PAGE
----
I mean, there's too much misery out there, so distance yourself. Drug addicts took the drugs in the first place, so fuck them. The homeless probably did something to be homeless. (Confidential to the doughfaced frat rat I overheard mouthing that crap in a bar last weekend: When I see you on the corner in a few years after you get injured at your Five Guys job and your landlord evicts you and the cops pick you up for that joint I could smell a block away? You will be my exception to the rule that if I have a buck in my pocket it goes to the first one who asks for it, you ignorant fuck.) People on welfare are just scamming the system. Public housing is for failures. We shouldn't give people extra assistance for their children; they'll just go off the birth control. Whaddayagunnado?
This is not to say that policy choices are meaningless. But we should be realistic about them. The influence of politics and policy is usually swamped by the influence of culture, ethnicity, psychology and a dozen other factors.
It is very hard for policy makers to use money to directly alter these viewpoints. In her book, “What Money Can’t Buy,” Susan E. Mayer of the University of Chicago calculated what would happen if you could double the income of the poorest Americans. The results would be disappointingly small. Doubling parental income would barely reduce dropout rates of the children. It would have a small effect on reducing teen pregnancy. It would barely improve child outcomes overall.
So when we’re arguing about politics, we should be aware of how policy fits into the larger scheme of cultural and social influences. Bad policy can decimate the social fabric, but good policy can only modestly improve it.
Right. Let's not try to fix anything. Fuck it. I'm tired. You know what I'll do today? Go shopping. Because when I die what I want it to say on my tombstone is that my throw pillows matched. Jesus Banana Bread Christ. Are we really that scared to give a shit about anything? Yeah, you can try to fix the world and not get all the way there, but honest to God, is it really better to cite a source that says we should just basically ignore the poor because who cares, and then ... do what, exactly?
Because this is my problem. I do not know what to do once we've reached the "what are you going to do hurf durf" point in the conversation. Where do you go from there? Yes, the world is fucked up, yes, the water is coming in faster than we can bail it out, yes, but ... grab a fucking bucket and start bailing anyway. I mean, am I missing something here? Or does just about every Brooks column (and lots of those written by his colleagues, for that matter) just basically stop before he gets to the uncomfortable part about NOW WHAT? What do we do? Talk about Sandra Bullock's divorce?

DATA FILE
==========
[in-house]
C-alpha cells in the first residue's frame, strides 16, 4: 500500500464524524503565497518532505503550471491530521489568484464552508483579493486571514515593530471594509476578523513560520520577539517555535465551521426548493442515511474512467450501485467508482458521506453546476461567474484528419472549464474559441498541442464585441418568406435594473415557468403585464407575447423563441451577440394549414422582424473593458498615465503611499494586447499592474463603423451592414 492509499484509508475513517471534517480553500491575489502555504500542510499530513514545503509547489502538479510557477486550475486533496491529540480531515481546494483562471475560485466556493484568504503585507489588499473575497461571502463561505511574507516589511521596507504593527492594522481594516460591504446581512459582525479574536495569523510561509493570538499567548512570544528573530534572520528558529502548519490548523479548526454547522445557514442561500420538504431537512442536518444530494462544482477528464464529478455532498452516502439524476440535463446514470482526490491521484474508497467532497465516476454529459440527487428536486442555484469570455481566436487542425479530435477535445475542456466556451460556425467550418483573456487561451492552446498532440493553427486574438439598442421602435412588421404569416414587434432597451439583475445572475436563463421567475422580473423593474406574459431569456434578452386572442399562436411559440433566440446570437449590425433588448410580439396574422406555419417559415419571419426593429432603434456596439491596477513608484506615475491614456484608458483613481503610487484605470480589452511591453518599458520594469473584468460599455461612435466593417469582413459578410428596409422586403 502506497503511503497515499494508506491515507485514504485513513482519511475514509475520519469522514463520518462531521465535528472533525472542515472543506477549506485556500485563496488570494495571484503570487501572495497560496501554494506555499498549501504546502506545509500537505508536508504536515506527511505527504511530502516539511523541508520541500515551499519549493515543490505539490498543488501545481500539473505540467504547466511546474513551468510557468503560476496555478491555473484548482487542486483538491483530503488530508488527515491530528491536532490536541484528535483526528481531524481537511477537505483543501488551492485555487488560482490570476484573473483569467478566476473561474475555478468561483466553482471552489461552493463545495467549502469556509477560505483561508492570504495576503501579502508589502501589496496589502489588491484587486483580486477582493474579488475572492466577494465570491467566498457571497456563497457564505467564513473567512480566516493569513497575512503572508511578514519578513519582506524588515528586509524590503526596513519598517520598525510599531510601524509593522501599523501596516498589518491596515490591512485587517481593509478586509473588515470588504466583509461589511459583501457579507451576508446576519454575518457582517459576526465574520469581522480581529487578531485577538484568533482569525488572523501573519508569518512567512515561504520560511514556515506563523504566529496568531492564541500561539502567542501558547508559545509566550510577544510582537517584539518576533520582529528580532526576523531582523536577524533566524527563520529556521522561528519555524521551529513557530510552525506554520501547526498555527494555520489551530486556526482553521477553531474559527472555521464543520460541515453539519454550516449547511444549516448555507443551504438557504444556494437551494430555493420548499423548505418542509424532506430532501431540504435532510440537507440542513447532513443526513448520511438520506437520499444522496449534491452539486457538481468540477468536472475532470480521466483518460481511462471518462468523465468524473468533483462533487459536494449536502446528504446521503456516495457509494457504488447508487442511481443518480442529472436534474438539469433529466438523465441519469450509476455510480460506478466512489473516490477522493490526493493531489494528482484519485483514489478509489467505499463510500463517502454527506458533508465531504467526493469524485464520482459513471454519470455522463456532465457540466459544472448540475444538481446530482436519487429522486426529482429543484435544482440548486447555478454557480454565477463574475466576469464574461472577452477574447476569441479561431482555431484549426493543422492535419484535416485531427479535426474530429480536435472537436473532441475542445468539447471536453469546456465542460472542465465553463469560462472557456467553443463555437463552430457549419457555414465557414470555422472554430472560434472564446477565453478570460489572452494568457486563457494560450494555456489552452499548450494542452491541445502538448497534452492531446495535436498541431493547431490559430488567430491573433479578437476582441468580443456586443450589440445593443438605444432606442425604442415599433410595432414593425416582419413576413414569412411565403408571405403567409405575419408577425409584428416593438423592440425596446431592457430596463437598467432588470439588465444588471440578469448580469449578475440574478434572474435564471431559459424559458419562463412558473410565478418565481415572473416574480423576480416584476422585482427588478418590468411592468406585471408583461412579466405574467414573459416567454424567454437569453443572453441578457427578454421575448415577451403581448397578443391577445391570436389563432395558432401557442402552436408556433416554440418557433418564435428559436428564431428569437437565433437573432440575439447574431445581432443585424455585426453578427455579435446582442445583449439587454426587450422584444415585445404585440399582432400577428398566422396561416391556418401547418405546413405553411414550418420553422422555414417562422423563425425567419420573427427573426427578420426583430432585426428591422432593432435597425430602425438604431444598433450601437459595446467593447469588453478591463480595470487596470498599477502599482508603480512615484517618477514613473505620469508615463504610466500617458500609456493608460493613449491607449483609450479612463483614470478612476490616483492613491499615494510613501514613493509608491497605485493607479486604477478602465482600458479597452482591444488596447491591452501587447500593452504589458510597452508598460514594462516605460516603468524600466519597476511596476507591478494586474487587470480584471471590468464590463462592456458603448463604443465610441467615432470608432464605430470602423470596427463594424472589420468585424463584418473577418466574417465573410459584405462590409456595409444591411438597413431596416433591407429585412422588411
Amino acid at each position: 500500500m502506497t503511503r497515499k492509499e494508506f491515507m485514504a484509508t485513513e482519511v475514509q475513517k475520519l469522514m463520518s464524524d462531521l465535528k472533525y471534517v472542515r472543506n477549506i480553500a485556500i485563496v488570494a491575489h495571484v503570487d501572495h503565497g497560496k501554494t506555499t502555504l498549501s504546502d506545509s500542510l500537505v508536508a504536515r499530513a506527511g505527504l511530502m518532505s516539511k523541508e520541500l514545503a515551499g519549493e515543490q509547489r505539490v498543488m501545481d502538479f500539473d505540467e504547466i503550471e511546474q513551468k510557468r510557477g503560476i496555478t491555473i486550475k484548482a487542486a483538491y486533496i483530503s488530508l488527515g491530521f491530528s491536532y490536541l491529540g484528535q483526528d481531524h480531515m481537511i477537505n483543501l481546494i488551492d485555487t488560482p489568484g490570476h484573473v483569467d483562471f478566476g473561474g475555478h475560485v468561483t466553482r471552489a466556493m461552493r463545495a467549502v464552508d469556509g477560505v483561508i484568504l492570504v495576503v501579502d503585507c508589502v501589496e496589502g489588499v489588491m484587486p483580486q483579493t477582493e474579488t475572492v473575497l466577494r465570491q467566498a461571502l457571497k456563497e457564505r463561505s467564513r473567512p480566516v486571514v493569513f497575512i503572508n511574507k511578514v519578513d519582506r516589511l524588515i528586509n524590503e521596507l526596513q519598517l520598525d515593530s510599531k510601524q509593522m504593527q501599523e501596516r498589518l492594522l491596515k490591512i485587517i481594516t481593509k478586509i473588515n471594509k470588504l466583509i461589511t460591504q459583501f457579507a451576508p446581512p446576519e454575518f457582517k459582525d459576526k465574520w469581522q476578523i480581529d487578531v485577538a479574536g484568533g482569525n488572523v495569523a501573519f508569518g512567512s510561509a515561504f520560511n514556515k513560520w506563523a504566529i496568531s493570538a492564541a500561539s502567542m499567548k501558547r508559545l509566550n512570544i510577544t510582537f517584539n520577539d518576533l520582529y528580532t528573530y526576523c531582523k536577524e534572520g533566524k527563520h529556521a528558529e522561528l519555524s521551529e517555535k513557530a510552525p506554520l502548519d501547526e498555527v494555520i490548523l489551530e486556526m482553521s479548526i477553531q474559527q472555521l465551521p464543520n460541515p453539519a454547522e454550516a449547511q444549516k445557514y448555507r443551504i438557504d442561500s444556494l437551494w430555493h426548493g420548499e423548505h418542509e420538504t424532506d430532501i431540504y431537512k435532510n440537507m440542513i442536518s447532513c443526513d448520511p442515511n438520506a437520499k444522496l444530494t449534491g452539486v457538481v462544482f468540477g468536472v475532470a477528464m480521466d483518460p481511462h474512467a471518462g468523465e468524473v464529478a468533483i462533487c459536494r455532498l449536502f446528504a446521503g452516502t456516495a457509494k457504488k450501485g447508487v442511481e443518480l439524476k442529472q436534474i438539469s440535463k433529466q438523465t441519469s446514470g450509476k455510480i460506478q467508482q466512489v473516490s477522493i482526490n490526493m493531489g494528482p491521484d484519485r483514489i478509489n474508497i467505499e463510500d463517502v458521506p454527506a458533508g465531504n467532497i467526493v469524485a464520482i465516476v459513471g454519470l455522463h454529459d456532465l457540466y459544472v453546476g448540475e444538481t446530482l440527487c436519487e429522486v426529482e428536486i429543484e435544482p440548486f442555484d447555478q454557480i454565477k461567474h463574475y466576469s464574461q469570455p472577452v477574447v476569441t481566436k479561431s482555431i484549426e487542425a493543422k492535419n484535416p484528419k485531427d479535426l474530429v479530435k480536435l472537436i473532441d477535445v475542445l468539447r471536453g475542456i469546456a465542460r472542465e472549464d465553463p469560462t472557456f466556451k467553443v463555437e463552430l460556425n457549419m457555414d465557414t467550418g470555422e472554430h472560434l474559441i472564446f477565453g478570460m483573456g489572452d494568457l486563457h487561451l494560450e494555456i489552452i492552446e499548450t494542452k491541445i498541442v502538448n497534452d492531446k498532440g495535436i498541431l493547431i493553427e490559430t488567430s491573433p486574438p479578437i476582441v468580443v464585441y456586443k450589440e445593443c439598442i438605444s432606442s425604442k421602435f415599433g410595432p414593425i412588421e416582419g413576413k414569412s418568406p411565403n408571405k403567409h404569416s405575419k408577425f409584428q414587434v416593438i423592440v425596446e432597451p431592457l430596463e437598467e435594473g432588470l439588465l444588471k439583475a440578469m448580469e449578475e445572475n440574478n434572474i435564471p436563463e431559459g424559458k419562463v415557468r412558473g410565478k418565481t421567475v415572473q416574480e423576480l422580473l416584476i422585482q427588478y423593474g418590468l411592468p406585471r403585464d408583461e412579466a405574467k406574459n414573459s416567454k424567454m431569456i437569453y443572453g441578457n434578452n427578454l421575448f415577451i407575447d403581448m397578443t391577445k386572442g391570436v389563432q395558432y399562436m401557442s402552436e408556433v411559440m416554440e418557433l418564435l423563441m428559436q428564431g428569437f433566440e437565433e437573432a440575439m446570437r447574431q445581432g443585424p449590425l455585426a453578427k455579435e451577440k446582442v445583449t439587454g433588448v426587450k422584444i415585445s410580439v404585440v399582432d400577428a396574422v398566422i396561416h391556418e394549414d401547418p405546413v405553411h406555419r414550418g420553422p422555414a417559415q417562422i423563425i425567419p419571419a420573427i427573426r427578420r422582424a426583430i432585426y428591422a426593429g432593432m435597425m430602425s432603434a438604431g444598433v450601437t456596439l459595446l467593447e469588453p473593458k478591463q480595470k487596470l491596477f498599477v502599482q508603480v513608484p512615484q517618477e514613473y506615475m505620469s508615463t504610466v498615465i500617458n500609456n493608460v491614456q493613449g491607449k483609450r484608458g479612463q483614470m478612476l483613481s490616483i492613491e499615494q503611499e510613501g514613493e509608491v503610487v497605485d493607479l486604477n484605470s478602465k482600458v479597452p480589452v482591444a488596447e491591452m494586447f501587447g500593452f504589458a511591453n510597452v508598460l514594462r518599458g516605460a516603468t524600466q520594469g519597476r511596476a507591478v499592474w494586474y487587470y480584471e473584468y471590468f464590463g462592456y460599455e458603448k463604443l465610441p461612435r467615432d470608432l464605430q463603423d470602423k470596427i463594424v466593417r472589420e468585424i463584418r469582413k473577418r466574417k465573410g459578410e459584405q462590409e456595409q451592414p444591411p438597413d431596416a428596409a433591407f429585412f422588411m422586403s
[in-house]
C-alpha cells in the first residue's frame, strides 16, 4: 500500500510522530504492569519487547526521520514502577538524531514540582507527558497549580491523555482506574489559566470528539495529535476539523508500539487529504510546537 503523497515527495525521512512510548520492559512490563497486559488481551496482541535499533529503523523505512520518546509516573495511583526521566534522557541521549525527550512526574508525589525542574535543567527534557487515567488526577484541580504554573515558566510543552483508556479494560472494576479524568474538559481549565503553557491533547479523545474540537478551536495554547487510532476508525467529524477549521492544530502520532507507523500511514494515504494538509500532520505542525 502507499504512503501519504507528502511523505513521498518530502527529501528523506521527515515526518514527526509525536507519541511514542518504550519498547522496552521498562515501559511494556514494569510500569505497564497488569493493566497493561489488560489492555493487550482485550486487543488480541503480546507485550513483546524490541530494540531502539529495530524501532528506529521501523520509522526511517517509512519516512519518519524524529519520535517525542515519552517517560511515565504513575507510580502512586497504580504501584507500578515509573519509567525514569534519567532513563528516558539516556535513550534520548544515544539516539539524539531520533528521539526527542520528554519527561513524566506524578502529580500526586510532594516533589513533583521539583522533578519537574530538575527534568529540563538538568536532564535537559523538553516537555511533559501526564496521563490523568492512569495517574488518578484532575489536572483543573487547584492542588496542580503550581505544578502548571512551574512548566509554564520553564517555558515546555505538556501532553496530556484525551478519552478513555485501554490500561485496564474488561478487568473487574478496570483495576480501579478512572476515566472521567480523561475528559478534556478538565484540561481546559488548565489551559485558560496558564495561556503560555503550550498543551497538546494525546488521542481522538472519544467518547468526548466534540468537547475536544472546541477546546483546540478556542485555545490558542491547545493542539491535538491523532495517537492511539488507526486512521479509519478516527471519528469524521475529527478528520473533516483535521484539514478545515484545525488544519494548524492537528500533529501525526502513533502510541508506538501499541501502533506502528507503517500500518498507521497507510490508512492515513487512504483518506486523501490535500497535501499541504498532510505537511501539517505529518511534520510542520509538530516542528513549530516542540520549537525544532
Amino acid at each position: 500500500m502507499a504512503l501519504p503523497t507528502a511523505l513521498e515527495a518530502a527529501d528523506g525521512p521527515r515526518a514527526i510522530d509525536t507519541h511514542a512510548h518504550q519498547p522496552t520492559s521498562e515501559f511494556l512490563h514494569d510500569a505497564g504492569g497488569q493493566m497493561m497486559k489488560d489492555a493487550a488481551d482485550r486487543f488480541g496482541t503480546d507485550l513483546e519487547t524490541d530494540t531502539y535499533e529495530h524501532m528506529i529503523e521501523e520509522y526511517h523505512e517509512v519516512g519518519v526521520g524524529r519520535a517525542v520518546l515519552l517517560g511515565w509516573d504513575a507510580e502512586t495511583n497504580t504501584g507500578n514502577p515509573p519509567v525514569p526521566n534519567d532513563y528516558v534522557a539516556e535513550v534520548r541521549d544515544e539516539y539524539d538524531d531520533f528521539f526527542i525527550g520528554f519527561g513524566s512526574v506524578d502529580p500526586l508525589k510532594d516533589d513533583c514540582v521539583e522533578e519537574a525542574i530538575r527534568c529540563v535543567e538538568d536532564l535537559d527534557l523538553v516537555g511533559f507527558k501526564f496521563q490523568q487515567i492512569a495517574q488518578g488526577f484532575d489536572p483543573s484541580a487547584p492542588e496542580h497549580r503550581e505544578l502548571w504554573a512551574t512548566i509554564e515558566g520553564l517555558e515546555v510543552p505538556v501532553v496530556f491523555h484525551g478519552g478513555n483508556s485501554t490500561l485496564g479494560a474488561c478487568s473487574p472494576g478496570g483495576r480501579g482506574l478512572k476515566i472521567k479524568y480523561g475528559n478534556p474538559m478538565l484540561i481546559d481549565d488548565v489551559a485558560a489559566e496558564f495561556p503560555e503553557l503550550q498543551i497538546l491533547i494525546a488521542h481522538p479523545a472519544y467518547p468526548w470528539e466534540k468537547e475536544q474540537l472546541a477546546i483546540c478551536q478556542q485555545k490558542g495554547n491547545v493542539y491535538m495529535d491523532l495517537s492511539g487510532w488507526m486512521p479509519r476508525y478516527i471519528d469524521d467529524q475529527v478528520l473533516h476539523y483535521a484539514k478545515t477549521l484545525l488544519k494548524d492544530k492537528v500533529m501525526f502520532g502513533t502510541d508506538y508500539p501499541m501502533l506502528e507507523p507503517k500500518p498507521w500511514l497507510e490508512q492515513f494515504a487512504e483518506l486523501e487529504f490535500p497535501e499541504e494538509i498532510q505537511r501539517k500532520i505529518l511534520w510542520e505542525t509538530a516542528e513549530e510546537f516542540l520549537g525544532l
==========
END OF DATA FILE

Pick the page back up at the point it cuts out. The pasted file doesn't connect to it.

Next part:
I do get that the misery is overwhelming. I do get the desire to shut the door on it. And I will take this shit from people who worked 40 years as social workers or juvie cops or public school teachers, I will take this shit from people who have been beaten down by actually trying to save everybody. I will take impotent despair and rage and fatalism from people who've spent a decade or more trying to fix the world's problems and getting kicked in the face for it, because man, they put their two hands to work pushing the tide back. Lately, in the South, literally. So they're owed.
What I won't do is take this crap from Brooks, who not only has never gotten filthy trying to help the people he now says are beyond it all, but actually supported those who nurtured systemic poverty and a permanent underclass in the first place.
And this is because, as one of the Last Non-Shoutycracker Defenders of Conservatism's criminal ideology, Bobo is a bit like a Capulet stuck at a Montague funeral.
With Montague blood still wet on his hands.
And a dozen trophy Montague ears dangling from his bandoleer.
Wearing a "F*ck The Montagues!" tee-shirt.
In other words, in each column he must move Vewy Vewy Slowly towards the exit, making polite, meaningless journalism-like noises en route.